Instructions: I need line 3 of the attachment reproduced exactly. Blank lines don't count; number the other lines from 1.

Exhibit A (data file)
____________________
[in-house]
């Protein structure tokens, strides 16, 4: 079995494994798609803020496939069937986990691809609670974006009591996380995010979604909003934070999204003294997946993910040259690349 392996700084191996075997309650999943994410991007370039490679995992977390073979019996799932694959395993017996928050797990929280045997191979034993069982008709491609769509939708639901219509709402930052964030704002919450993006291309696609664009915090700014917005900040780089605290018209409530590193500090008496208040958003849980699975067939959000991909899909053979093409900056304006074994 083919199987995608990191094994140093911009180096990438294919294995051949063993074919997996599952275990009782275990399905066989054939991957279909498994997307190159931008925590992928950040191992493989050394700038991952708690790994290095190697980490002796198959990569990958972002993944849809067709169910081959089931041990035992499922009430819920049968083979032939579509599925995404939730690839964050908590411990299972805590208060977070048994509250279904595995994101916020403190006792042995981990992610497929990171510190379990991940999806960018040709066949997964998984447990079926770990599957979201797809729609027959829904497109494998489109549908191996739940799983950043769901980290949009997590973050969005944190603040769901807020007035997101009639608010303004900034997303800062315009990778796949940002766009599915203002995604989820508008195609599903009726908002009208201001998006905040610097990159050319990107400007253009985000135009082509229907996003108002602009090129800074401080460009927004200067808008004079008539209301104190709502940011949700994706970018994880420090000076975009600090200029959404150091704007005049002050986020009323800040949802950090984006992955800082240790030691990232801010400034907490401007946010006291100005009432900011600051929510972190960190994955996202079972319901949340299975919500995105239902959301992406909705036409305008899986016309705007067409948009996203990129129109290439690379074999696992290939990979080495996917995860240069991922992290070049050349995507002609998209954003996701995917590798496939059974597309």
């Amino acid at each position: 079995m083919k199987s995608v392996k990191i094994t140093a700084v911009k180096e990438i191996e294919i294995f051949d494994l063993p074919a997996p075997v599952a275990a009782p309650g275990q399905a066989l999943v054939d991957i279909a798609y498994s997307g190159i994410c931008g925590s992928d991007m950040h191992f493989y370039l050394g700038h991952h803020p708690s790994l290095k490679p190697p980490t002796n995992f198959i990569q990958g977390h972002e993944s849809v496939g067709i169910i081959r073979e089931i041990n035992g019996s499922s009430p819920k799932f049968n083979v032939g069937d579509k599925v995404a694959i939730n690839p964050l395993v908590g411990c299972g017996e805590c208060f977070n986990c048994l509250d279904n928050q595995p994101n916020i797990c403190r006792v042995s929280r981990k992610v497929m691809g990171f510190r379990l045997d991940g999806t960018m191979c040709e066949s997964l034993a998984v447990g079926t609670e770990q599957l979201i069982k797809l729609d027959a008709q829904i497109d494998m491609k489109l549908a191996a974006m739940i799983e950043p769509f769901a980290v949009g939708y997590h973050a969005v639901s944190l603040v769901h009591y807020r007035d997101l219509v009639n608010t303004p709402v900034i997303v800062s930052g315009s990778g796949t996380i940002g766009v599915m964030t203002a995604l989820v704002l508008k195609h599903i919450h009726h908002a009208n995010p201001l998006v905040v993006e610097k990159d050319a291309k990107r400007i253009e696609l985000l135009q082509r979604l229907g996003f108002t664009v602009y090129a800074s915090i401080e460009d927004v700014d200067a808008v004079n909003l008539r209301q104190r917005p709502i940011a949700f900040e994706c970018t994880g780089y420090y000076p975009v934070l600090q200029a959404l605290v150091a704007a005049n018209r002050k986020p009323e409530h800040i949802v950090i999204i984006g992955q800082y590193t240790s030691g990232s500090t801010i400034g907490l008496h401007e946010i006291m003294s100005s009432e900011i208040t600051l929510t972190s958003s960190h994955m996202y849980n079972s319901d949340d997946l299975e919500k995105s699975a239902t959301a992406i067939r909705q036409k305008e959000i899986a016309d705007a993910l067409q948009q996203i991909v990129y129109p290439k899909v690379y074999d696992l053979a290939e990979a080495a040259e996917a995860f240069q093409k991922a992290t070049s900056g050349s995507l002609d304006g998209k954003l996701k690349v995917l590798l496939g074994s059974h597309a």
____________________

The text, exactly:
């Amino acid at each position: 079995m083919k199987s995608v392996k990191i094994t140093a700084v911009k180096e990438i191996e294919i294995f051949d494994l063993p074919a997996p075997v599952a275990a009782p309650g275990q399905a066989l999943v054939d991957i279909a798609y498994s997307g190159i994410c931008g925590s992928d991007m950040h191992f493989y370039l050394g700038h991952h803020p708690s790994l290095k490679p190697p980490t002796n995992f198959i990569q990958g977390h972002e993944s849809v496939g067709i169910i081959r073979e089931i041990n035992g019996s499922s009430p819920k799932f049968n083979v032939g069937d579509k599925v995404a694959i939730n690839p964050l395993v908590g411990c299972g017996e805590c208060f977070n986990c048994l509250d279904n928050q595995p994101n916020i797990c403190r006792v042995s929280r981990k992610v497929m691809g990171f510190r379990l045997d991940g999806t960018m191979c040709e066949s997964l034993a998984v447990g079926t609670e770990q599957l979201i069982k797809l729609d027959a008709q829904i497109d494998m491609k489109l549908a191996a974006m739940i799983e950043p769509f769901a980290v949009g939708y997590h973050a969005v639901s944190l603040v769901h009591y807020r007035d997101l219509v009639n608010t303004p709402v900034i997303v800062s930052g315009s990778g796949t996380i940002g766009v599915m964030t203002a995604l989820v704002l508008k195609h599903i919450h009726h908002a009208n995010p201001l998006v905040v993006e610097k990159d050319a291309k990107r400007i253009e696609l985000l135009q082509r979604l229907g996003f108002t664009v602009y090129a800074s915090i401080e460009d927004v700014d200067a808008v004079n909003l008539r209301q104190r917005p709502i940011a949700f900040e994706c970018t994880g780089y420090y000076p975009v934070l600090q200029a959404l605290v150091a704007a005049n018209r002050k986020p009323e409530h800040i949802v950090i999204i984006g992955q800082y590193t240790s030691g990232s500090t801010i400034g907490l008496h401007e946010i006291m003294s100005s009432e900011i208040t600051l929510t972190s958003s960190h994955m996202y849980n079972s319901d949340d997946l299975e919500k995105s699975a239902t959301a992406i067939r909705q036409k305008e959000i899986a016309d705007a993910l067409q948009q996203i991909v990129y129109p290439k899909v690379y074999d696992l053979a290939e990979a080495a040259e996917a995860f240069q093409k991922a992290t070049s900056g050349s995507l002609d304006g998209k954003l996701k690349v995917l590798l496939g074994s059974h597309a």